The myth of hiring on merit: James Shaw at the CTU conference

Green co-leader James Shaw announced at the CTU conference last week that in any future government, when the Greens are at the Cabinet table, at least half of their seats will be filled by women.

Cue the #manban headlines.

hermione unimpressed clap

But seriously, Shaw showed some good, clear thinking here on an issue which so often gets swamped with #notallmen whining or #butwhataboutmerit or #reversesexism!!!

Take a look at our current Parliament which is seventy percent male. Or Cabinet, which governs the country, also seventy percent male.

No one seriously thinks all those guys are there because they’re the best of the best, or that they’ve all got so much more merit than any female politicians.

The reality is that it’s a traditionally male institution.

There were legal and social barriers preventing women from entering. And those overt barriers are gone but many subtle barriers remain.

And just to really reach the psyche of ~middle New Zealand~ (I’m joking, James, you’re doing good work here) he goes for the king of metaphors:

I’m going to steal a trick from our friend John Key here – this is his only trick – and use an All Blacks analogy.

Imagine if we had a coach who almost always picked players from only the North Island, or only the South Island to join the squad.

And they said ‘We pick whoever is best for the team,’ but the team kept losing all its matches.

How long would the nation put up with that? I think you could measure it in seconds before everyone said, ‘This is stupid. This isn’t working. You need to pick players from the whole country.’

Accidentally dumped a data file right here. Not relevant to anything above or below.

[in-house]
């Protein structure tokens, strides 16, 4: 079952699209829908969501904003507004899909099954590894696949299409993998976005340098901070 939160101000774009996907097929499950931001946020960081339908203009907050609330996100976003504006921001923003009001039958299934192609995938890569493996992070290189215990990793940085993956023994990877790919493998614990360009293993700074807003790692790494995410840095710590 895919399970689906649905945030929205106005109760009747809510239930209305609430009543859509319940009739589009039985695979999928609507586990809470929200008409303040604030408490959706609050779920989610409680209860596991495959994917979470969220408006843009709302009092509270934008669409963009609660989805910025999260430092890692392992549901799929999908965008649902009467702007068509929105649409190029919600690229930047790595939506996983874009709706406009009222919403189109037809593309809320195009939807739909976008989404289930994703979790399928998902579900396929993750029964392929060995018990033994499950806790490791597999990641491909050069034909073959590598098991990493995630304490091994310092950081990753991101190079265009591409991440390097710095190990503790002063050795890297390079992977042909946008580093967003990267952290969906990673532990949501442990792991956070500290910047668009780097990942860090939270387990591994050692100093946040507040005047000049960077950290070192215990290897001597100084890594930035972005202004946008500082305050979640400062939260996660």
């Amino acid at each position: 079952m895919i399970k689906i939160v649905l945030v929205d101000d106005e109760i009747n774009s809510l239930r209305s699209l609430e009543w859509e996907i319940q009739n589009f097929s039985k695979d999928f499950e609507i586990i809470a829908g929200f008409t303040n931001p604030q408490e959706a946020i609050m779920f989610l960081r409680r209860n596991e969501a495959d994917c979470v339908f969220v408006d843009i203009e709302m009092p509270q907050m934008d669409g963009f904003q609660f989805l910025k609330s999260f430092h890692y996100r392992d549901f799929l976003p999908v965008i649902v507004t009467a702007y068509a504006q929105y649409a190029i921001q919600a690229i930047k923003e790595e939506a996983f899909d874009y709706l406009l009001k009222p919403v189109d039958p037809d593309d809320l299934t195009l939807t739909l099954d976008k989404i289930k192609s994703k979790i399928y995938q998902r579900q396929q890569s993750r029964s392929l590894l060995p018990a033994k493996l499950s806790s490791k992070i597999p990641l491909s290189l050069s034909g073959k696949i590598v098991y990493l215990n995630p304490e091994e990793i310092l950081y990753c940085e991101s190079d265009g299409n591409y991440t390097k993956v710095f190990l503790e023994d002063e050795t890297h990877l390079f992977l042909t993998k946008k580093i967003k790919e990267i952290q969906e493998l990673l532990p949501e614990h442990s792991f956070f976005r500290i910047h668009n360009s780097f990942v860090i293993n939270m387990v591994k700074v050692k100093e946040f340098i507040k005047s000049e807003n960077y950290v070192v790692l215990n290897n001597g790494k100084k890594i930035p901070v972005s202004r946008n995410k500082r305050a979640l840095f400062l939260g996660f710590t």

That’s what’s happened with the representation of women in politics for decades.

And it isn’t working.

It’s trite but it’s true. You have two options: either admit you think women as a group aren’t as good as men as a group, or acknowledge that there are barriers – human-made, inorganic barriers – to women’s advancement on a par with men.

Or as Catherine Delahunty put it:

The right to strike

The right to strike is recognised internationally as a fundamental workers’ right – though it’s not universally respected, like many other basic human rights. Global union IndustriALL notes five reasons why workers need the right to strike:

  1. Striking is a last resort but sometimes the only tool for workers to protect themselves.
  2. To avoid being at the complete mercy of employers.
  3. To give more of a balance between worker and employer power.
  4. Without it, more and more governments will ban industrial action and punish people who dare to strike.
  5. Most strikes are over pay and better working conditions. Without the threat of strike action, corporations will be able to make bigger profits, while working conditions will get worse.

In honour of International Right to Strike Day tomorrow (18 Feb), the CTU is inviting Kiwis to send a message to 20 of New Zealand’s biggest businesses telling them to call out their association’s participation in the global campaign to remove the right to strike.

Back in 2013, National had the nous to trash Jami-Lee Ross’ thoroughly Orwellian-named “Continuity of Labour” Bill, which would have allowed employers to lock out workers and bring in volunteers or contractors to replace them, effectively destroying the power of strike action. The bill was apparently driven up through the National Party’s ranks, and was heavily endorsed by many members – but the government could see it was a step too far, and canned it at first reading in order to get their more “technical” law changes through – including the removal of basic guaranteed rest breaks.

As the third-term desperation sets in, I’m not sure they’d do the same thing again. A fourth term’s never out of the question but with the wheels already falling off the SkyCity “deal” and the Mike Sabin issue denting the PM’s credibility with the press gallery, it’s got to be looking further and further out of reach. So who knows what they’ll try to get through while they’ve got the chance?